I now use a PC (of the lab where I work now) on which I have successfully installed Arch Linux not long ago. I want to connect to the HP printer there, already connected to the Ethernet of the lab. The printer is a "HP Color LaserJet M552".

I have installed hplip (refer to: CUPS/Printer-specific problems); when installing, I recall there were a lot of error messages.

When I tried to print some document, no printer was found. I ran sudo hp-setup (as advised here: Configure your printer using hp-setup). A dialog box appeared, which asked me for "PPD" file, and I don't know where it is and what it is for.

When I was finding material to solve this, unfortunately I find HP seems not to support Arch Linux.

There are the console error messages when I invoke hp-setup:

HP Linux Imaging and Printing System (ver. 3.16.11)
Printer/Fax Setup Utility ver. 9.0

Copyright (c) 2001-15 HP Development Company, LP
This software comes with ABSOLUTELY NO WARRANTY.
This is free software, and you are welcome to distribute it
under certain conditions. See COPYING file for more details.

Searching... (bus=net, timeout=5, ttl=4, search=(None) desc=0, method=slp)
error: No PPD found for model color_laserjet_m552 using old algorithm.
error: No appropriate print PPD file found for model hp_color_laserjet_m552
kf5.kio.core: KLocalSocket(0x129ca60) Jumbo packet of 33404 bytes
kf5.kio.core: KLocalSocket(0x129ca60) Jumbo packet of 33834 bytes
kf5.kio.core: KLocalSocket(0x129ca60) Jumbo packet of 33922 bytes
kf5.kio.core: KLocalSocket(0x129ca60) Jumbo packet of 33582 bytes                                                                                                                                                                                                              
kf5.kio.core: KLocalSocket(0x129ca60) Jumbo packet of 33940 bytes                                                                                                                                                                                                              
kf5.kio.core: KLocalSocket(0x129ca60) Jumbo packet of 33514 bytes                                                                                                                                                                                                              
kf5.kio.core: KLocalSocket(0x129ca60) Jumbo packet of 33928 bytes      

Meanwhile, I was prompted to choose a PPD file. The default folder for me to choose is /usr/share/ppd/hp, but when I choose anything, the box is still empty, saying I should choose a file. The printer name is shown, so I think connection is fine.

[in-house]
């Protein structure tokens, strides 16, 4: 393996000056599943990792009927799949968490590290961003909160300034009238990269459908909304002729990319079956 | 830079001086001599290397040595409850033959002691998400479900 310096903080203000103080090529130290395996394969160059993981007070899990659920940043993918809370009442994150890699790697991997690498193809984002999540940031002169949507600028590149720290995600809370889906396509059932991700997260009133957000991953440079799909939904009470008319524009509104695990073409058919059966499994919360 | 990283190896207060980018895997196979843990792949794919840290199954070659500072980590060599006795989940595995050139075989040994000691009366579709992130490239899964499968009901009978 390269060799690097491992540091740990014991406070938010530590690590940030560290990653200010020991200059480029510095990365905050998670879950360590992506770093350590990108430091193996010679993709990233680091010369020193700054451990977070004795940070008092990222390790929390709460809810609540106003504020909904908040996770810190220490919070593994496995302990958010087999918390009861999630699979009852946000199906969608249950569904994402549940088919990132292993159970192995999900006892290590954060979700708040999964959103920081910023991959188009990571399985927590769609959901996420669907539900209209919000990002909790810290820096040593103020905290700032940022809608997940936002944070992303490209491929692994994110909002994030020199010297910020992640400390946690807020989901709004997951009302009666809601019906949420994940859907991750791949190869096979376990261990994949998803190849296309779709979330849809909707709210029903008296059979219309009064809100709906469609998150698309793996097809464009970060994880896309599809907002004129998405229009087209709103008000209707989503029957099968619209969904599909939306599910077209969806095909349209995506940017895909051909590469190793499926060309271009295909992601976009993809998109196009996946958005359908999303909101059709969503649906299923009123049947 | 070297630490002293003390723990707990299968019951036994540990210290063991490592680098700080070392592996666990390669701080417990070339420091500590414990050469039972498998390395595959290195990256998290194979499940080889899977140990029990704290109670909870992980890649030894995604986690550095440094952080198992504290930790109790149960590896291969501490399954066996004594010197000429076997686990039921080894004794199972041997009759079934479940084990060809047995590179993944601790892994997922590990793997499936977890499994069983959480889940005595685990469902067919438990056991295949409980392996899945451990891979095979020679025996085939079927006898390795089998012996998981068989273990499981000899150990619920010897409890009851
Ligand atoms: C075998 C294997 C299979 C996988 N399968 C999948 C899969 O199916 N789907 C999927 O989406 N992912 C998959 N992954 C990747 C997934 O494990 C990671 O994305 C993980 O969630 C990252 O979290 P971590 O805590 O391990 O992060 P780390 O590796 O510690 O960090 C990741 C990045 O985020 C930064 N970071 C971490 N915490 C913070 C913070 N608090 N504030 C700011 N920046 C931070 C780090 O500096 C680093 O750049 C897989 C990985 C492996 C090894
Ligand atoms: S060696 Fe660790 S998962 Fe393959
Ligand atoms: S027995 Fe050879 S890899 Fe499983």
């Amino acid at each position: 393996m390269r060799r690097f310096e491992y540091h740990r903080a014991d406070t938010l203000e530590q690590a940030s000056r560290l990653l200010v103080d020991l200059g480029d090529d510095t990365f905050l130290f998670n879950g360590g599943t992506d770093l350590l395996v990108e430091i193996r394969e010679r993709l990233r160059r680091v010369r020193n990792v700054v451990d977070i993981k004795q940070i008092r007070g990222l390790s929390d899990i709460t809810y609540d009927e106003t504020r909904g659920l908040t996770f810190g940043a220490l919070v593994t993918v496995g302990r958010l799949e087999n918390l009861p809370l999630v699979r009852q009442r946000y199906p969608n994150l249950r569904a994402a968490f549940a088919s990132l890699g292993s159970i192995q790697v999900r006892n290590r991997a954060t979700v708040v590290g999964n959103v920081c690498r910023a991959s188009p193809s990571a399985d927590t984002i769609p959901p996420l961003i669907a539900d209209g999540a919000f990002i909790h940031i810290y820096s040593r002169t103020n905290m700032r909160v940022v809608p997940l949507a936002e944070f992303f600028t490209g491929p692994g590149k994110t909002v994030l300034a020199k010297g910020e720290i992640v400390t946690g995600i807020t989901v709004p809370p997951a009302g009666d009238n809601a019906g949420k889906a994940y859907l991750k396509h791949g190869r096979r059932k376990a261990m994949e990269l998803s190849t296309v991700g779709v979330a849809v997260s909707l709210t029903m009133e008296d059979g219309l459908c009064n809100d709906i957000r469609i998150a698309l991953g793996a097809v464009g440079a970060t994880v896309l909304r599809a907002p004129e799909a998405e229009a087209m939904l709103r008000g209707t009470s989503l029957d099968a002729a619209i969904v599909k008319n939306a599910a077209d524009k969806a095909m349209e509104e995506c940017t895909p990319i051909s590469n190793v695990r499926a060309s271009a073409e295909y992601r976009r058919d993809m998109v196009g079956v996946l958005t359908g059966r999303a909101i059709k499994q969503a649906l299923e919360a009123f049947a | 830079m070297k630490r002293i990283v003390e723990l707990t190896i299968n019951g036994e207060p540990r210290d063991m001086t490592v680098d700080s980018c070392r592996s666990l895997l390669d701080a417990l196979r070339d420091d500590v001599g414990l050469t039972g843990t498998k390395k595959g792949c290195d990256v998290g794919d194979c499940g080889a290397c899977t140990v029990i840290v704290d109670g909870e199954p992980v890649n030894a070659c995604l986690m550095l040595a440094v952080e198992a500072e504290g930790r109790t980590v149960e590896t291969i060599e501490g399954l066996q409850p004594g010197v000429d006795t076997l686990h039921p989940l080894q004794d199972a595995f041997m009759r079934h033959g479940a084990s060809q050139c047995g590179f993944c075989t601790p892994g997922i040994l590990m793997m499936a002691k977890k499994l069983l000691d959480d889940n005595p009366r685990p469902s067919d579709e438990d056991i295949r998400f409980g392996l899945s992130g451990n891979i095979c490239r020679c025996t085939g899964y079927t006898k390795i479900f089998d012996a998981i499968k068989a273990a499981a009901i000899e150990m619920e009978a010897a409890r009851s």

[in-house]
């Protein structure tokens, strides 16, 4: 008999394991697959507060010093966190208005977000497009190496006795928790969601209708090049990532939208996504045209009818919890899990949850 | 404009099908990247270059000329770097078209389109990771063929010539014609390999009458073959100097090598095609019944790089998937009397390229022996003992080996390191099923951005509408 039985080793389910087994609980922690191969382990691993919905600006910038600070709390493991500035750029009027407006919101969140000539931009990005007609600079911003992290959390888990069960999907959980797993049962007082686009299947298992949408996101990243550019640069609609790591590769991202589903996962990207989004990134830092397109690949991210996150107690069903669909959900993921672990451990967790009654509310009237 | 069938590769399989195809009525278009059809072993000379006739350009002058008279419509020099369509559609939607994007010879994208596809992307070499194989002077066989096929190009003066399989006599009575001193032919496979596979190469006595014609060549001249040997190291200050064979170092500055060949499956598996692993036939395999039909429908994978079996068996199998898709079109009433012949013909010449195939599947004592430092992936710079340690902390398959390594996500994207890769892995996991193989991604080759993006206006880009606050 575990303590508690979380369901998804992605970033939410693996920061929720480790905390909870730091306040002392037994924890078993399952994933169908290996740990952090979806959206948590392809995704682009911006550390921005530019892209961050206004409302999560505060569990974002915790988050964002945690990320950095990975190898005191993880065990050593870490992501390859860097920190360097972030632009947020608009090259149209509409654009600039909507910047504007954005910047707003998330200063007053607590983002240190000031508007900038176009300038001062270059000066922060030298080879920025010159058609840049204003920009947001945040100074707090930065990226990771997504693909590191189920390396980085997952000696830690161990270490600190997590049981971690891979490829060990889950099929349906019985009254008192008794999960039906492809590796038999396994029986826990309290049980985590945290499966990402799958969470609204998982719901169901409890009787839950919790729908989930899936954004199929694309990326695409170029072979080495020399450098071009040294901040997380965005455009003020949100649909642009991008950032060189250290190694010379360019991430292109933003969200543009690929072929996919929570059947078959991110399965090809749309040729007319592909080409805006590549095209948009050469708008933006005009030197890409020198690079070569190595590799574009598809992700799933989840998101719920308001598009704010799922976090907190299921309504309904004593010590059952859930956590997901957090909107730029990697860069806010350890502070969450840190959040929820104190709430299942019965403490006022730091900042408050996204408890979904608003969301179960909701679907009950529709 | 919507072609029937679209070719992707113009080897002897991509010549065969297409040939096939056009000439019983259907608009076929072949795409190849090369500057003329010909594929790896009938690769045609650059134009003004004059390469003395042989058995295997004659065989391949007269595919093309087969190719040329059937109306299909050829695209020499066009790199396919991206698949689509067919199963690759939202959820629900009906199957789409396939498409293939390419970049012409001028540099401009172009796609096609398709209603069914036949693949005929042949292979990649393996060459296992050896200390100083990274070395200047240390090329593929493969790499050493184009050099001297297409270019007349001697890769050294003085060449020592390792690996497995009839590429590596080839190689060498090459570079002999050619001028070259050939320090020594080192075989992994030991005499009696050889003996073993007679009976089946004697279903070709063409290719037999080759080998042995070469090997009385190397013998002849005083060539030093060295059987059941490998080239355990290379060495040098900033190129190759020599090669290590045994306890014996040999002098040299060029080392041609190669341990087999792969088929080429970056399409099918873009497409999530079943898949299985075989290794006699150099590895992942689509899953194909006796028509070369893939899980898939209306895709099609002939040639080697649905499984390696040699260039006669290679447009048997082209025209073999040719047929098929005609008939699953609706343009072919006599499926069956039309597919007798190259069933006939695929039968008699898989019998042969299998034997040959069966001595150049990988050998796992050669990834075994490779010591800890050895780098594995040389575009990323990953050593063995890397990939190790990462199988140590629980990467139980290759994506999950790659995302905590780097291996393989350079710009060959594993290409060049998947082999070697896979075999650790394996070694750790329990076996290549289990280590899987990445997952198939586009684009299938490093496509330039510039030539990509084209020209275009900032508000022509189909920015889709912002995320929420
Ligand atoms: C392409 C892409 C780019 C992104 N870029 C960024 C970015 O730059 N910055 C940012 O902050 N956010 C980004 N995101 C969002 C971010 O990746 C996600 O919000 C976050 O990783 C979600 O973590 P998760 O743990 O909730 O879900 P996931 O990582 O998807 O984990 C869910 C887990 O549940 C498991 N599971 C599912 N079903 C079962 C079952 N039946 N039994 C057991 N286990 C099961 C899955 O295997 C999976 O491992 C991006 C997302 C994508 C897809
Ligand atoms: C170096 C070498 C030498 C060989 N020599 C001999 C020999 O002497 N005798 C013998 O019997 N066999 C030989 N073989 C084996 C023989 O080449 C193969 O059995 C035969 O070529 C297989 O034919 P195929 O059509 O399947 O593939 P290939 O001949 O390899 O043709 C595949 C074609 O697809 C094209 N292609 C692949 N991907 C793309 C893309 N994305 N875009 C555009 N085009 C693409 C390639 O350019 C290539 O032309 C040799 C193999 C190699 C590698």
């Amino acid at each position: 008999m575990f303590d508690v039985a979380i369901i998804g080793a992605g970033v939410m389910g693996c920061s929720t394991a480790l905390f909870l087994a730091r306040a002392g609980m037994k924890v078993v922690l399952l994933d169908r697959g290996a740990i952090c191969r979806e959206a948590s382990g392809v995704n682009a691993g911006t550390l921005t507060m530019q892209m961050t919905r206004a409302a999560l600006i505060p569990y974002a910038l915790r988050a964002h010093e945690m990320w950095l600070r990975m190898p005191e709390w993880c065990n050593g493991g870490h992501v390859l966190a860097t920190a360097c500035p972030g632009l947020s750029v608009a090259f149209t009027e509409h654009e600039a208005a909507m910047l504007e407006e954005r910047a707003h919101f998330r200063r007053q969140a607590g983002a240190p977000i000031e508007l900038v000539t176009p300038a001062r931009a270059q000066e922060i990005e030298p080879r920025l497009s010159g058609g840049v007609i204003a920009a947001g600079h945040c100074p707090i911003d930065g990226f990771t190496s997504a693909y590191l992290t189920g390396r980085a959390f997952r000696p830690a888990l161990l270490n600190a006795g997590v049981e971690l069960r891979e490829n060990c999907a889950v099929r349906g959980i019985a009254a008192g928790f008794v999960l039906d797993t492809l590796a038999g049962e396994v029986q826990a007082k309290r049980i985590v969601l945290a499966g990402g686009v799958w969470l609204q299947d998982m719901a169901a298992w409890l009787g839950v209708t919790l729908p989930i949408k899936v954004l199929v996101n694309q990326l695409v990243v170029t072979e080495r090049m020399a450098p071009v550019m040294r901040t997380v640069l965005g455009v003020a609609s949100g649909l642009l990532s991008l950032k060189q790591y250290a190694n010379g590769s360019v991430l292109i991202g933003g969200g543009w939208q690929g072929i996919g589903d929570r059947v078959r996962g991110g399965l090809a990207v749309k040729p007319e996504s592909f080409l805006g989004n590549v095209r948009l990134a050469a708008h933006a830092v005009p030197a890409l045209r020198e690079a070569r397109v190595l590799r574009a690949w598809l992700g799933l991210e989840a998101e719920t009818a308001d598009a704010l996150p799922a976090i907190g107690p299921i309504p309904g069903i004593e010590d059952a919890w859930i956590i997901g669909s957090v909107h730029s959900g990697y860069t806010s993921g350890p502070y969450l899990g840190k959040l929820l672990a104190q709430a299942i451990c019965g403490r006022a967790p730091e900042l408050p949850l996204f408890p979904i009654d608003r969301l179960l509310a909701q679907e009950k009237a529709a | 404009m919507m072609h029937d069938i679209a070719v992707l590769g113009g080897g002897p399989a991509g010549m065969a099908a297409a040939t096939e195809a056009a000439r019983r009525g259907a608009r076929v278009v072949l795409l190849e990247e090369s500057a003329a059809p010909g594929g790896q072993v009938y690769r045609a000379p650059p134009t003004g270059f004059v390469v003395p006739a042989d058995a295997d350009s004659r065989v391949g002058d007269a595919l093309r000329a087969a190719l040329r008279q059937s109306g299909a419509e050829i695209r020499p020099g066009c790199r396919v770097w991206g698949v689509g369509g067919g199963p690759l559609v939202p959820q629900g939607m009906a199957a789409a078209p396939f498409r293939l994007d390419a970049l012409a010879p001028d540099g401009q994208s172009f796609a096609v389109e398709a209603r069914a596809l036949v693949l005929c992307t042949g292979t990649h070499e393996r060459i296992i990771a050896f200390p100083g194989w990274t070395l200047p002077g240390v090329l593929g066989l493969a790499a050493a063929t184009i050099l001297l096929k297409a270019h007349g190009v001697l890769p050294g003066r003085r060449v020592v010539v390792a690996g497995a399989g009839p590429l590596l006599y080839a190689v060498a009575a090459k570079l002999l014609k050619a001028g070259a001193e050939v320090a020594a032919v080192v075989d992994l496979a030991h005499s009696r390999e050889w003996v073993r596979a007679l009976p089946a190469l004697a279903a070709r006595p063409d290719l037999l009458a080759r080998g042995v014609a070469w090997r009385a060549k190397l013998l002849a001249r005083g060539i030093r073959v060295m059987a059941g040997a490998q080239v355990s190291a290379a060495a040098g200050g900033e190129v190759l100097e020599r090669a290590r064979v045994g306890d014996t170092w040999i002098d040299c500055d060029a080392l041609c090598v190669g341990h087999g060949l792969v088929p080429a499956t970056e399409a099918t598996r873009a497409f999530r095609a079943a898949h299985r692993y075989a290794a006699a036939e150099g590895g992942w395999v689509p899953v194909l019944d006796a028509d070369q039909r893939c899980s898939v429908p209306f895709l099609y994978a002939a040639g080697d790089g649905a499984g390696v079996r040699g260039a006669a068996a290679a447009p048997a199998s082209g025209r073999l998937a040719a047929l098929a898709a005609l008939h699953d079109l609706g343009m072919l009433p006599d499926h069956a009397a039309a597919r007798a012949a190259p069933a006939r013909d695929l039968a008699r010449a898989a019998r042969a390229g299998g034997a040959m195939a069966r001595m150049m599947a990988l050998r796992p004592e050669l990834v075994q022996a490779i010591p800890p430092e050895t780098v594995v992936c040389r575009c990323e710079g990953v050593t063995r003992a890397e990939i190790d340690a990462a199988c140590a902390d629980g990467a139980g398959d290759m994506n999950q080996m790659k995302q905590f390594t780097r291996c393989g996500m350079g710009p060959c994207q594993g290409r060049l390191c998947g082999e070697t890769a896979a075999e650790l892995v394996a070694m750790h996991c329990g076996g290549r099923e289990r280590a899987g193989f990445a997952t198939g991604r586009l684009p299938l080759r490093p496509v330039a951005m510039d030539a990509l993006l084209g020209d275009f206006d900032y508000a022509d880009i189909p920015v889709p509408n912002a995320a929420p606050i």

P.S.: I know this sort of thing is difficult to debug without playing around with the computer in person. If there is any information missing, just ask.


2 Answers 2


With system-config-printer

Following these steps, I can now print documents using Evince on Arch Linux 4.16.9 with an HP LaserJet P1102 connected via USB:

  1. Install CUPS: sudo pacman -S cups
  2. Start and enable (make it start after boot) the CUPS printing service: sudo systemctl enable --now cups (the name of the service unit used to be org.cups.cupsd)
  3. Install HP Linux Imaging and Printing: sudo pacman -S hplip
  4. Install a driver plug-in via sudo hp-setup -i. Root privileges are important here, otherwise it says "error: No device selected/specified or that supports this functionality." when selecting a connection method. During installation of the plug-in, I selected the default option each time.
  5. Install system-config-printer, a GUI tool to configure printers.
  6. Start system-config-printer and click the button to add a printer. Select your printer and choose HPLIP as the connection method (see screenshot).
  7. system-config-printer should now allow you to print a test page.
  8. In order for a GTK application like Evince to show your printer in the printing dialog, you need to install gtk3-print-backends as well.

system-config-printer screenshot

With CUPS web interface

Instead of system-config-printer described above, you can use CUPS' web interface, reachable at localhost:631.

Before administrating printers, you have to add your user to the group sys, otherwise you'll run into errors in the web interface like "Unable to modify printer: Forbidden".